Running the same transformation with Saxon requires a small change. The Java class binding is at line 4; the namespace URI is composed of the prefix “java:” and the full Java class name. The function invocation uses the namespace prefix “date:” and the Java method name. The same result is generated in the Preview window.

One major advantage in testing the code with Saxon in Stylus Studio is the ability to run the transformation in the XSLT debugger and step into the Java code to debug the Java extension, which is unique to Stylus Studio. In the following screenshot we see the execution suspended inside the extension function “printDate”. The Call-stack window shows from which XSLT template we came in and which parameter values were passed. The Variables window shows all variables in scope with their values. This is an unparalleled experience for the developers who usually have to write hundreds of trace messages in a log file in order to debug their code.

A side note: notice the second item from the top, in the Call-stack window. The new Saxon Just in Time XSLT to Java compiler generates Java code on the fly!

Stylus Studio mapping tool also provides full support for Java extension functions. In the following screenshot you see how to register a Java extension class, browsing the project CLASSPATH.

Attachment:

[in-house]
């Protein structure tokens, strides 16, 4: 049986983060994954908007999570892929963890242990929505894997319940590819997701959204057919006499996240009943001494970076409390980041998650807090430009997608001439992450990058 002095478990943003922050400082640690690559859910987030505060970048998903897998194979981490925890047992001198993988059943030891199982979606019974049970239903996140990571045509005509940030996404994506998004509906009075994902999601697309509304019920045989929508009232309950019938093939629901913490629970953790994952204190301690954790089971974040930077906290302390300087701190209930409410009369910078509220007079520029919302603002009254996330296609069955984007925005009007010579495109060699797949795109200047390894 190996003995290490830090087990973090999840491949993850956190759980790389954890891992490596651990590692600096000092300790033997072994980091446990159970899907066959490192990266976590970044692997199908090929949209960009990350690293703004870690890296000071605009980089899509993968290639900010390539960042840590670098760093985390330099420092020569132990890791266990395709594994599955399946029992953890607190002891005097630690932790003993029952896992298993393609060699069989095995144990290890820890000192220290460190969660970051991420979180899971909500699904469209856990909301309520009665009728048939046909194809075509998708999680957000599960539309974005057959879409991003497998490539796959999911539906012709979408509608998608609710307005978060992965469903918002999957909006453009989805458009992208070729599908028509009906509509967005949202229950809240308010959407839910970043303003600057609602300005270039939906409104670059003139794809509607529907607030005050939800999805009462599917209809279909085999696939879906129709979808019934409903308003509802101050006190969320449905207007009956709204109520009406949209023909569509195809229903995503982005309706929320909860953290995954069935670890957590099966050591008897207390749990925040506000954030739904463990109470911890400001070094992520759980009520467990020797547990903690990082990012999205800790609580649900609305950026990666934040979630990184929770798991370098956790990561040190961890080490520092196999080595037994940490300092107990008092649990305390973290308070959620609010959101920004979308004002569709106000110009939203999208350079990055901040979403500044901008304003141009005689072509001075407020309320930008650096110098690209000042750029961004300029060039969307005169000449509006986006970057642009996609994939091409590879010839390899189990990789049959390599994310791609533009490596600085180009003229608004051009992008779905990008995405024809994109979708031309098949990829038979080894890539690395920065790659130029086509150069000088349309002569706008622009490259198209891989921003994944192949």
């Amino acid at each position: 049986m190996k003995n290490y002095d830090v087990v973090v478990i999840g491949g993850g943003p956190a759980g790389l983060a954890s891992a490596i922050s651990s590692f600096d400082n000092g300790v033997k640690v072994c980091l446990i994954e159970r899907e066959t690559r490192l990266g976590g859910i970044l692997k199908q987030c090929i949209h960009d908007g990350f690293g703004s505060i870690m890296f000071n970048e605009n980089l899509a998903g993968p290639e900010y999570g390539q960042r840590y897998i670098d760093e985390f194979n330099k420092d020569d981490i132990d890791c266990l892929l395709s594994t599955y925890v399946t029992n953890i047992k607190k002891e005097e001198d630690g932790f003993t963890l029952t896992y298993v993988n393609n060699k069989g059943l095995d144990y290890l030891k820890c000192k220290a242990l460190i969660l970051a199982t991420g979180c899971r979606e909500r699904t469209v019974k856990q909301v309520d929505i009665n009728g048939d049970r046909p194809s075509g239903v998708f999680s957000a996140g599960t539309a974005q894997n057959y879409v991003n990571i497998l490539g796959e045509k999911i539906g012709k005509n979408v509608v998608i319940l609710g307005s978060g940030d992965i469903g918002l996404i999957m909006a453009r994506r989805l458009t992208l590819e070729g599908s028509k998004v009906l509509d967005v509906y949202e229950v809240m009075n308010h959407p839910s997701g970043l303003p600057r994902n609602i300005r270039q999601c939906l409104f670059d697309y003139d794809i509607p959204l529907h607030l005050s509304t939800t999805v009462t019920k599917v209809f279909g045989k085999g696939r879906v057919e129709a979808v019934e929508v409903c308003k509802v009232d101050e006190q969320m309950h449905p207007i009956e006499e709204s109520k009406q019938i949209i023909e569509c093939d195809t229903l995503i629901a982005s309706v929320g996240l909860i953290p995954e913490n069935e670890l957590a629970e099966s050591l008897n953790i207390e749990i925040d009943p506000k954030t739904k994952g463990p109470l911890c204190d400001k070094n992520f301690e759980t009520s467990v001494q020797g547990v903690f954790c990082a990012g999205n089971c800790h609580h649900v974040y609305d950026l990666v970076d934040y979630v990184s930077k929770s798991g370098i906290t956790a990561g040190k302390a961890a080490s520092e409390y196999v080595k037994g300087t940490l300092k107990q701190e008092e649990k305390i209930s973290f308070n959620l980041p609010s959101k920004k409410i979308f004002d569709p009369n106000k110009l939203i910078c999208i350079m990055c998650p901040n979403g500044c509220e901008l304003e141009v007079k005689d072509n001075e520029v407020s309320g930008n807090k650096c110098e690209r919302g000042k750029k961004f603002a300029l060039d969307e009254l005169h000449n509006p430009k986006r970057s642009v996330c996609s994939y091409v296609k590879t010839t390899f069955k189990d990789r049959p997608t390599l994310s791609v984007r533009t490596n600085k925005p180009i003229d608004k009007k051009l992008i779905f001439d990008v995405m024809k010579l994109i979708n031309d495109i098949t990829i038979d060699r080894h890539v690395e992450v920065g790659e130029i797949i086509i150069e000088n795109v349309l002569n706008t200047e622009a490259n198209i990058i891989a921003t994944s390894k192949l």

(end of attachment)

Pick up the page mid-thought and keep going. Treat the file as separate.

Once a Java extension class is registered, all of its functions are exposed. To add a new java function call, simply click on the Java Functions menu item.

With a few additional links, the mapping is complete. The XSLT visual mapping tool allows XSLT developers to take advantage of Java libraries developed by others without the need to know the underlying technical details.

Java is not the only language that can be employed for designing extension functions. If you are developing on Microsoft .NET framework and make use of XslCompiledTransform XSLT processor, you have access to the entire framework API. The following screenshot shows how to implement the date formatter in C# but we could have used JScript as well. The inline code embedded in the XSLT transformation is compiled into MSIL (Microsoft Intermediate Language) by the Just in Time C# compiler.